News Release

Anchoring strategy helps to set new record of efficient ideal bandgap perovskite solar cells

Peer-Reviewed Publication

Hefei Institutes of Physical Science, Chinese Academy of Sciences

Anchoring Strategy Helps to Set New Record of Efficient Ideal Bandgap Perovskite Solar Cells

image: Figure 1. a. S-Q limit efficiencies and open-circuit voltage of different compositions; b. Summary of recent works of LTPSCs and the bandgap variation versus Sn content ratio (blue line); c. Diagram of device structure, inserted graph is chemical structure of anchor molecules; d. Surface-view and cross-sectional SEM images after selective targeting anchor treatment; e. Forward and reverse scan for J-V curves of the reference, ethylenediamine diiodide, phenethylammonium iodide and selective targeting anchor device; f. EQE plots and derived integrated JSC of the reference, ethylenediamine diiodide, phenethylammonium iodide and selective targeting anchor device. view more 

Credit: YE Jiajiu

In a study published in Advanced Materials, researchers at the Hefei Institutes of Physical Science (HFIPS) of the Chinese Academy of Sciences reported a novel solution to to tackle bimetallic traps in high-efficiency perovskite solar cells (PSCs) by applying an anchoring strategy.   

In the reported ideal bandgap PSCs, a record power conversion efficiency (PCE) of 22.51% was achieved.  

Bandgap of plumbum (Pb/lead)-based perovskite materials normally ranges from 1.5 eV to 1.7 eV. However, according to the Shockley-Queisser (S-Q) model, calculated and proposed by William Shockley and Hans Queisser in 1961, the power conversion efficiency peaks at a band gap of 1.33 eV.

Considering this, the researchers attempted to lower the bandgap of the theoretically highest PCE to 1.33 eV by partially or entirely replacing Pb with stannum (Sn/tin). In fact, adding Sn directly up to 20% without any doping, the bandgap did drop to around 1.33 eV. But 20% Sn brought a new problem of a massive open-circuit voltage loss.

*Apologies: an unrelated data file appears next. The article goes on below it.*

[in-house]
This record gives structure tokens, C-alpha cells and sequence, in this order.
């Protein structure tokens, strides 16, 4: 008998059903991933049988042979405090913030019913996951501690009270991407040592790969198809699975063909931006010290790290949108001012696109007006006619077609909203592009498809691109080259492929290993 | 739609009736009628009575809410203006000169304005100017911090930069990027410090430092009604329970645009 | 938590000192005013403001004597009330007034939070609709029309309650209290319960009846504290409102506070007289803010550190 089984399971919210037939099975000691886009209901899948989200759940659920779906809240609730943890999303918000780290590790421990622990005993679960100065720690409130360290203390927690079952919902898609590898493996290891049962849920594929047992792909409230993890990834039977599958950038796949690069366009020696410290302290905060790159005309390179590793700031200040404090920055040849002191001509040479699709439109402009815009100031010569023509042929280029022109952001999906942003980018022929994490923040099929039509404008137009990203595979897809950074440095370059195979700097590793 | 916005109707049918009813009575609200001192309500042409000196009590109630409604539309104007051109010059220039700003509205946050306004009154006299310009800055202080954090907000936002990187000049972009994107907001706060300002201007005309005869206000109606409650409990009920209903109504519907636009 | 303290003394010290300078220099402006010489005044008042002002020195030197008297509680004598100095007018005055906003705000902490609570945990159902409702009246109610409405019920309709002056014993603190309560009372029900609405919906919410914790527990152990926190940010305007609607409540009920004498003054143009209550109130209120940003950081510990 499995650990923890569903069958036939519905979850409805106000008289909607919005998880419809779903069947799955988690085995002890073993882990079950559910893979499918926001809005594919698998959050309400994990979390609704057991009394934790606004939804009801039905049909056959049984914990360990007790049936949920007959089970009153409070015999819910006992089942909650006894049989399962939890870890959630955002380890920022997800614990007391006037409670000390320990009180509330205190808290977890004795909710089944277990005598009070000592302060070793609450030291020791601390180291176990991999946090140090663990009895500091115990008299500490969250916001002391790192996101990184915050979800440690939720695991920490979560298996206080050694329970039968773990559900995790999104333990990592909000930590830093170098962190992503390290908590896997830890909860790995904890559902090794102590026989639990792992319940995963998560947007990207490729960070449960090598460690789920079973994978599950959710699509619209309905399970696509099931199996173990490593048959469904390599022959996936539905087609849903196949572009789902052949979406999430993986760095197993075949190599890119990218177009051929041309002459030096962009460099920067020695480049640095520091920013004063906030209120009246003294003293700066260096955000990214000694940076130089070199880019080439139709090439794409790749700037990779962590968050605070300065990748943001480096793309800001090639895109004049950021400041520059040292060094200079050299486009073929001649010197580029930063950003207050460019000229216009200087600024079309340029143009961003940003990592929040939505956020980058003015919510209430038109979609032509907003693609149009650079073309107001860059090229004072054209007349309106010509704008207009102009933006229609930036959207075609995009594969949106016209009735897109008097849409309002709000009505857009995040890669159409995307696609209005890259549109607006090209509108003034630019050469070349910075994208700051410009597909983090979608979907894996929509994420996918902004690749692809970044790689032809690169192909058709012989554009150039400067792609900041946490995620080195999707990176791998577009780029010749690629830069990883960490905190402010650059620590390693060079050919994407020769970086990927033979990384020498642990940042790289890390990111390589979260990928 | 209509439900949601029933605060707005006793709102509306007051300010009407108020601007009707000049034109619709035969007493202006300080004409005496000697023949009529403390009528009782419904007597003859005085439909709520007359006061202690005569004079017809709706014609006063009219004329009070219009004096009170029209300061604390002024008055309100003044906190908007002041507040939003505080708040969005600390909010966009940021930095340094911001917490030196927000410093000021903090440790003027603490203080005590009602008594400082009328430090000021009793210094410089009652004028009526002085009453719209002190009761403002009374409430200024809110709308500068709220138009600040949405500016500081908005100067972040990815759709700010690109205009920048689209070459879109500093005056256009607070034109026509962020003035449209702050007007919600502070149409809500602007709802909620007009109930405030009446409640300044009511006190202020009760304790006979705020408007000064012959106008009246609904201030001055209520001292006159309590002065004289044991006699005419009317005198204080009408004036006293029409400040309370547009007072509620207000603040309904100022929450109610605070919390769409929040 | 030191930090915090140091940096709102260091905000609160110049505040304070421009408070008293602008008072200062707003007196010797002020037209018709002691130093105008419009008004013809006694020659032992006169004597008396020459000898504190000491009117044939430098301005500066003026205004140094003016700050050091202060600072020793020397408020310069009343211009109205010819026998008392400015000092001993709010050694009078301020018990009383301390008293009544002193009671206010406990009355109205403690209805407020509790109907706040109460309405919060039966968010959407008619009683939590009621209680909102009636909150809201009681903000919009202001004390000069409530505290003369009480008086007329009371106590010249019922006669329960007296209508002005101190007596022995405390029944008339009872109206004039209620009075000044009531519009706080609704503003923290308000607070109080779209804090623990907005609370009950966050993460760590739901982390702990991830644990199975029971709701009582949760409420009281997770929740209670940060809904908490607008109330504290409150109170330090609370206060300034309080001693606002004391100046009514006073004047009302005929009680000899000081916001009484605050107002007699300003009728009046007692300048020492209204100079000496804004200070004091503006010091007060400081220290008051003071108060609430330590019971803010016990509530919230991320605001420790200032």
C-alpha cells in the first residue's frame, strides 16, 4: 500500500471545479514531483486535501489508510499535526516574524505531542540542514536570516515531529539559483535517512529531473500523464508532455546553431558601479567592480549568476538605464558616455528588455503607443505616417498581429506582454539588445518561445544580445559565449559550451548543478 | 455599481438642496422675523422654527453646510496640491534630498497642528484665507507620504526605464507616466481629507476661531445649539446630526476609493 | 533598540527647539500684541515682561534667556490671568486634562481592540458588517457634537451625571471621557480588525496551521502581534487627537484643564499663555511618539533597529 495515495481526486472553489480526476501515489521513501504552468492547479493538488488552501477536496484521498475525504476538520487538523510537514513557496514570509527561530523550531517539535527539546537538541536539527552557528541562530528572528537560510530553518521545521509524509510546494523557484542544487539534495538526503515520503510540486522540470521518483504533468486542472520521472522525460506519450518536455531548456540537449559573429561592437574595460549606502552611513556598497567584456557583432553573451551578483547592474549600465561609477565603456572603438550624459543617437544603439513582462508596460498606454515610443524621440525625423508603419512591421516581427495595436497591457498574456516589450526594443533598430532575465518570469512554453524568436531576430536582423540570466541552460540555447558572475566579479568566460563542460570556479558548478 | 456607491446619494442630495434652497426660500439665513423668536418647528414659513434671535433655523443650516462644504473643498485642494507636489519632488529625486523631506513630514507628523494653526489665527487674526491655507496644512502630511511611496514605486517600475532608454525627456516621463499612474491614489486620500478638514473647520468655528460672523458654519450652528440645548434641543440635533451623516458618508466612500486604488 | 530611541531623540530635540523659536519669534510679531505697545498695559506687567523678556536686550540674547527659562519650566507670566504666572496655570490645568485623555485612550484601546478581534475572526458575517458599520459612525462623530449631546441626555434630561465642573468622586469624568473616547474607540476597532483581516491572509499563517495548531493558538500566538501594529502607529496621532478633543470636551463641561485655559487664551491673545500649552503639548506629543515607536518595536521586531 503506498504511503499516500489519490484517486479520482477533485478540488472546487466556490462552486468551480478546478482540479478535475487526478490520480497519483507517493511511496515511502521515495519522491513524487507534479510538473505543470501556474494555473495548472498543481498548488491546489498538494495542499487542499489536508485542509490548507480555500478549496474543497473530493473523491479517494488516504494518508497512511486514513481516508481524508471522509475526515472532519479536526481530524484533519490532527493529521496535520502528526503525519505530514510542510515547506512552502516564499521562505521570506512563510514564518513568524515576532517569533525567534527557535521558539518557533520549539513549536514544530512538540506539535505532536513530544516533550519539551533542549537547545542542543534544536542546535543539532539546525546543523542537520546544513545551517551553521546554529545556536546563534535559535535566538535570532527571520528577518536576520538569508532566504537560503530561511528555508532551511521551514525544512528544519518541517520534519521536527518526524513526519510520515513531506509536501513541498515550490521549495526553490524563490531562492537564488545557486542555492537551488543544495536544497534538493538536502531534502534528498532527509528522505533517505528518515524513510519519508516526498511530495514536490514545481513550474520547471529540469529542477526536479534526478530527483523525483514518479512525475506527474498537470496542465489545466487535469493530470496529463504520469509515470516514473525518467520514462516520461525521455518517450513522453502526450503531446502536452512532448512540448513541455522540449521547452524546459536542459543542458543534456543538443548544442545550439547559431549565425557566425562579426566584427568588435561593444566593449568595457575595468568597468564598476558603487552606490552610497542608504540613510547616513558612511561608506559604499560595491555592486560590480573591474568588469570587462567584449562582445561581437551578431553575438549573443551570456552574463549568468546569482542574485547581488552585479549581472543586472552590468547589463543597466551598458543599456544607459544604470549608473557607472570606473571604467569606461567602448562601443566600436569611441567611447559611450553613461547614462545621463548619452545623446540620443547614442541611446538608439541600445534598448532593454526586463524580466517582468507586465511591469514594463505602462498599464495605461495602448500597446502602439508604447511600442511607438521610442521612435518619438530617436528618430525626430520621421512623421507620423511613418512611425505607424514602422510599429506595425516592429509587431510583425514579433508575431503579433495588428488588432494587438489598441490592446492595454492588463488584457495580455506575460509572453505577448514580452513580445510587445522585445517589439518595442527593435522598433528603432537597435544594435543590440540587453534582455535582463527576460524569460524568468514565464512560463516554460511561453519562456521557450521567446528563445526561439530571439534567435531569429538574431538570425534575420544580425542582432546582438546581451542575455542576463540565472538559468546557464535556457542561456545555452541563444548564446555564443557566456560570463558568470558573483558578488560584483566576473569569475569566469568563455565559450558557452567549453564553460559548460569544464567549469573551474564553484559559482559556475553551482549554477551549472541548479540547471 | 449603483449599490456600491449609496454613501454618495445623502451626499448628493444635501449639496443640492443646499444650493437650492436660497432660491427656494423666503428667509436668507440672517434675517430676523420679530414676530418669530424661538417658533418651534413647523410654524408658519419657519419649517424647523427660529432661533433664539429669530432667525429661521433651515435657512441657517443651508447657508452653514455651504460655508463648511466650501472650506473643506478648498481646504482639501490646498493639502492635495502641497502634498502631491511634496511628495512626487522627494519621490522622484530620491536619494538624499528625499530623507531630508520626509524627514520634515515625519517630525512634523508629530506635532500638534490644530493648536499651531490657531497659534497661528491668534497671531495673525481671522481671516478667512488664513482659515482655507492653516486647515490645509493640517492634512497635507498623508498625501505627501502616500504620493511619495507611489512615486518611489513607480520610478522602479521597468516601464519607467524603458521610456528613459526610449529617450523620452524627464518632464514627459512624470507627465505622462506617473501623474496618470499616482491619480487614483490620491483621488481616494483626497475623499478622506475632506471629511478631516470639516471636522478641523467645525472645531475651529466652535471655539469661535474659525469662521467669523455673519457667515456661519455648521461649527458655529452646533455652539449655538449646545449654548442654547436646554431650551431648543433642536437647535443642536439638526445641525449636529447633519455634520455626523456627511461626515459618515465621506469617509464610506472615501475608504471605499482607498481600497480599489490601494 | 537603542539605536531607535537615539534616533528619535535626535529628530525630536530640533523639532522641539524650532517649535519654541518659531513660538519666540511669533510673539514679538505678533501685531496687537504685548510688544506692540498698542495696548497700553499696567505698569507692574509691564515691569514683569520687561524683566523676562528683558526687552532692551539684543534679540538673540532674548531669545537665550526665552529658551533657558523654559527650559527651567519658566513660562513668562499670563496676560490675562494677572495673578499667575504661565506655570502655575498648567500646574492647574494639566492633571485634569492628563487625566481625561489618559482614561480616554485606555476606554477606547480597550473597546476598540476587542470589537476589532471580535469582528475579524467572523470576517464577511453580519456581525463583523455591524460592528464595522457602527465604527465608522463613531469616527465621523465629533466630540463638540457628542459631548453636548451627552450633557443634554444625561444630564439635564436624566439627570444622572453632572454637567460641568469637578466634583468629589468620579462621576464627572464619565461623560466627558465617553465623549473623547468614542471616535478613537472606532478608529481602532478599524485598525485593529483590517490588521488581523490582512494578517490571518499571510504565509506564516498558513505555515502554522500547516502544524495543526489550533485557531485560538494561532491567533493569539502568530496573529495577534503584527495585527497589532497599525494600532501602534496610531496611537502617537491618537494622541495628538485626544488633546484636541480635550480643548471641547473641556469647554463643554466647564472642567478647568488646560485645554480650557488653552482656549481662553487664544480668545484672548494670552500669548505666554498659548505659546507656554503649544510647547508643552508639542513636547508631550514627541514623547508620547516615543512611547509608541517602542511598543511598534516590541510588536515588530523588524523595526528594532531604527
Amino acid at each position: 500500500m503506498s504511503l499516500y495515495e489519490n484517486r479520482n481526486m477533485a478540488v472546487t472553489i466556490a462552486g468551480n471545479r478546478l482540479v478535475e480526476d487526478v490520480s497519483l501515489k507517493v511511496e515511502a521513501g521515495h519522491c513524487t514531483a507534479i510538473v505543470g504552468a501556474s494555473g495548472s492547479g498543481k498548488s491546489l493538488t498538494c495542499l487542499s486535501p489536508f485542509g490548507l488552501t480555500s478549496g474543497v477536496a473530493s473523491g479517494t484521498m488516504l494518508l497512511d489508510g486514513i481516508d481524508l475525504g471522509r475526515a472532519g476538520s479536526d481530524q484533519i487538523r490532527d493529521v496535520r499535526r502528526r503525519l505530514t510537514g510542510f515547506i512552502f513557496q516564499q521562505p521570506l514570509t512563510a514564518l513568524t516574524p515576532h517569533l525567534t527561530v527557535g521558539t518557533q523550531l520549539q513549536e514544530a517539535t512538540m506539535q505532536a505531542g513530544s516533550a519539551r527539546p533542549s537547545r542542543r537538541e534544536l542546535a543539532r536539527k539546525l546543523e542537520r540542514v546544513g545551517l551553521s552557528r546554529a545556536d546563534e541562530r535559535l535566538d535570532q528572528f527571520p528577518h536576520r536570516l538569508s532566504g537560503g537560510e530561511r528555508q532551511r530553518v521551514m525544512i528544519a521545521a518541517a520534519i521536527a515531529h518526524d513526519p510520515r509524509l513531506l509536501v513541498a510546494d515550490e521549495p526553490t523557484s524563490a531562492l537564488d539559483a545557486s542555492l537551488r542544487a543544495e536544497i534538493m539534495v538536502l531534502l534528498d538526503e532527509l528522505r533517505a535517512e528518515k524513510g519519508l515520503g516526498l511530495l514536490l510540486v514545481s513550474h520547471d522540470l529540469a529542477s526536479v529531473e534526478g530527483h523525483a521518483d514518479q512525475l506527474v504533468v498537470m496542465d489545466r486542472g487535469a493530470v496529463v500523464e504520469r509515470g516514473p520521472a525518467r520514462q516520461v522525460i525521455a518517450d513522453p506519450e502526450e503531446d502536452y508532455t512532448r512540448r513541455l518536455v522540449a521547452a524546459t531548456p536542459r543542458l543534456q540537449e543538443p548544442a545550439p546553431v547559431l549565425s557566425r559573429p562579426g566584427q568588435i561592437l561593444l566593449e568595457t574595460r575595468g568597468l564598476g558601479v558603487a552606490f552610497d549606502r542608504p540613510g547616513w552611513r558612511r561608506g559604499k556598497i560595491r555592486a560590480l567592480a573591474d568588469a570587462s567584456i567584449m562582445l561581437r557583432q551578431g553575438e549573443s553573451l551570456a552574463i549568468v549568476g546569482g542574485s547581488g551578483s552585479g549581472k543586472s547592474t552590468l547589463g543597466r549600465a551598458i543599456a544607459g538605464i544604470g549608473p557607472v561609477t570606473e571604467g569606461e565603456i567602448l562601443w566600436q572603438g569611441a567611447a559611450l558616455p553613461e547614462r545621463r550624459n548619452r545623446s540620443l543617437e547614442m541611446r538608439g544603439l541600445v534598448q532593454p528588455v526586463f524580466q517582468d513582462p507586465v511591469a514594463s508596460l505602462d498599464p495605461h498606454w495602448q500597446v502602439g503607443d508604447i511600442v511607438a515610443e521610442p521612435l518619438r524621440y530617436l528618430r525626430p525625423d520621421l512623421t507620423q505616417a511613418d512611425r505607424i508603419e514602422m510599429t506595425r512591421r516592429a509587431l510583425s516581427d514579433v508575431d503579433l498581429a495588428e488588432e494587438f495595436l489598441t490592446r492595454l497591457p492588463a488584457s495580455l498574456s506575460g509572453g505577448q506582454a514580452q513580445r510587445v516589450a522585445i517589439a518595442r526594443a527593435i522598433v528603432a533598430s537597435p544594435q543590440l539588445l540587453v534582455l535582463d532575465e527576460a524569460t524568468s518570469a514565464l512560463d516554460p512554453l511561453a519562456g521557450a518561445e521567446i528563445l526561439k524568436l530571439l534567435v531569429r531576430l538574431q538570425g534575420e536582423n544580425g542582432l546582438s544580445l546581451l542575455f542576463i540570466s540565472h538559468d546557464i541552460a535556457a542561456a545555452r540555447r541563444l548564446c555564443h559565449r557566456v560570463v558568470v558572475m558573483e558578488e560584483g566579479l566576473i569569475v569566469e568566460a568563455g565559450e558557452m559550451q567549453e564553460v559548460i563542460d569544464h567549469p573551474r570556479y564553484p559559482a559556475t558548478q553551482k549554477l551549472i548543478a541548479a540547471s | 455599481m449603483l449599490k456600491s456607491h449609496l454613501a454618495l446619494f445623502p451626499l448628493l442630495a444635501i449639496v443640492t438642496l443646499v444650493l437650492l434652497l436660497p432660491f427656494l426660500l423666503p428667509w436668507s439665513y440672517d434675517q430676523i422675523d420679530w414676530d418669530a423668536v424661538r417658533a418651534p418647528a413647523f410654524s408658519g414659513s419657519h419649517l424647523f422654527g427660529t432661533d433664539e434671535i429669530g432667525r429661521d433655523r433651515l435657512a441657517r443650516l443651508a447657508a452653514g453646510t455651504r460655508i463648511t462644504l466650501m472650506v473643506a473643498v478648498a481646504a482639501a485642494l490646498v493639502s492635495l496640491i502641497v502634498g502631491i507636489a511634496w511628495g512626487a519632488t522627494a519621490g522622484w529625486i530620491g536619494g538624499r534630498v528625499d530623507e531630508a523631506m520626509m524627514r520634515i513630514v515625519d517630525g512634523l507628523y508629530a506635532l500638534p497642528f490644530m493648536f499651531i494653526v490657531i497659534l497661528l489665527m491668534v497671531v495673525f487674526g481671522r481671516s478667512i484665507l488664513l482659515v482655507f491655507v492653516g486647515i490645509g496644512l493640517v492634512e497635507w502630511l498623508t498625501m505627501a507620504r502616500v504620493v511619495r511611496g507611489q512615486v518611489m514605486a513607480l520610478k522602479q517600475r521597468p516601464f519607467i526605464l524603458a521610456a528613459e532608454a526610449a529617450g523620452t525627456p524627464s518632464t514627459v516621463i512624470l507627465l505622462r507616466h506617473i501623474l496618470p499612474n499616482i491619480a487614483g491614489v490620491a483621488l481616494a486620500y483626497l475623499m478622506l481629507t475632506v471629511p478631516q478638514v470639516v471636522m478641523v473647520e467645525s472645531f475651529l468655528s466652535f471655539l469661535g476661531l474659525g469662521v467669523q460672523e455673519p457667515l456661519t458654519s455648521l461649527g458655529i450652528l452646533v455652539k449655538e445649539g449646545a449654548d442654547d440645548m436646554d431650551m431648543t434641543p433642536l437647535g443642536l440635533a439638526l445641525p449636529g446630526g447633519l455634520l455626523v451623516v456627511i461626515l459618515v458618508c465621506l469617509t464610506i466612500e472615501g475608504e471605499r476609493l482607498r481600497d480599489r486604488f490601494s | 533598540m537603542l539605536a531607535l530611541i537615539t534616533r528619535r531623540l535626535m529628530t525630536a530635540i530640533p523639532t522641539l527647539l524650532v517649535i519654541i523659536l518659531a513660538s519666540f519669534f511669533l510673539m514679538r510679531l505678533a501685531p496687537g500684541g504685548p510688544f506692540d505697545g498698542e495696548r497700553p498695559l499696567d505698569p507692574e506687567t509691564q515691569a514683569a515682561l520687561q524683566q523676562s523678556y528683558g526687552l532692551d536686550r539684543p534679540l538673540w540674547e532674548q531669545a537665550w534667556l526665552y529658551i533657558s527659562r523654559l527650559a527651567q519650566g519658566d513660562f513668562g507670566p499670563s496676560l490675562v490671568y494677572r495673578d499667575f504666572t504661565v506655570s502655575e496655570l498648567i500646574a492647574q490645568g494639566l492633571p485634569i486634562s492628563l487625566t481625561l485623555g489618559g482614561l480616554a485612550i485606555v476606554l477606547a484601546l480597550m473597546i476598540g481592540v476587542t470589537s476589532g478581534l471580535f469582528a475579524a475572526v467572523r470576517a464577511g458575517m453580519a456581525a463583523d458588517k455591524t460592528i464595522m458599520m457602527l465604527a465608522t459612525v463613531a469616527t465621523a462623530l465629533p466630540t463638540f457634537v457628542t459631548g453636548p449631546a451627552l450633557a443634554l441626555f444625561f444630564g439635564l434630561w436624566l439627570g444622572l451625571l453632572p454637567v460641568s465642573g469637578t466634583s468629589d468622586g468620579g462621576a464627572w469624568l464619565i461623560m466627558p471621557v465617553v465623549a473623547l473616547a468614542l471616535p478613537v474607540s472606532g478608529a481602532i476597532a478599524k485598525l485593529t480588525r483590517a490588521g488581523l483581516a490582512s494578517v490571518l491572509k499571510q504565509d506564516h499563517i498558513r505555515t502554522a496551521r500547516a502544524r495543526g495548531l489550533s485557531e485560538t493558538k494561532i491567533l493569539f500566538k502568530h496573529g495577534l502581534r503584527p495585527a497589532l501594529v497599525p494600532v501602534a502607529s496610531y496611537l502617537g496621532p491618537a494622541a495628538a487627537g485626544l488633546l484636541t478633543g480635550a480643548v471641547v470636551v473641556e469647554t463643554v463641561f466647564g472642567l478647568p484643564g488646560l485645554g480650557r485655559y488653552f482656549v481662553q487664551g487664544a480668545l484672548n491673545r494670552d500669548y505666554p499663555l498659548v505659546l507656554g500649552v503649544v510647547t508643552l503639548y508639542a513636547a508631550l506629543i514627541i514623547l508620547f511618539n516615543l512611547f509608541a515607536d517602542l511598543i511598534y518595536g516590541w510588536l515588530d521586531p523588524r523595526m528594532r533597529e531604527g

"The voltage loss is mainly due to bimetallic traps," said PAN Xu who led the study and a researcher specialized in perovskite solar cells for years at HFIPS.

Bimetallic traps are actually caused by the most intense turbulence of energy and crystal structure, and PAN's team decided to adopt a targeting anchor strategy to stop this turbulence.  

They firstly synthesized a bromine-free lead-tin perovskite material with a bandgap of 1.33 eV. They then established an anchoring strategy that phenethylammonium iodide and ethylenediamine diiodide were introduced as "co-modifier", selectively anchoring with Pb- and Sn-related active sites, and "passivating bimetallic traps," according to the team.  

Furthermore, energetic depth specificity of Pb- and Sn-related traps has been clearly demonstrated in the selective mechanism of molecular orientation anchor passivation.  

After they adopted this strategy, they were surprised to find that the open-circuit voltage increased from 0.79 V to 0.90 V.  The conversion efficiency also reached 22.51%.  

"I think our work may reveal metal dual source defects in lead-tin perovskite solar cells," said PAN, who is expecting their work could provide useful passivation mechanisms in response to bimetallic traps.

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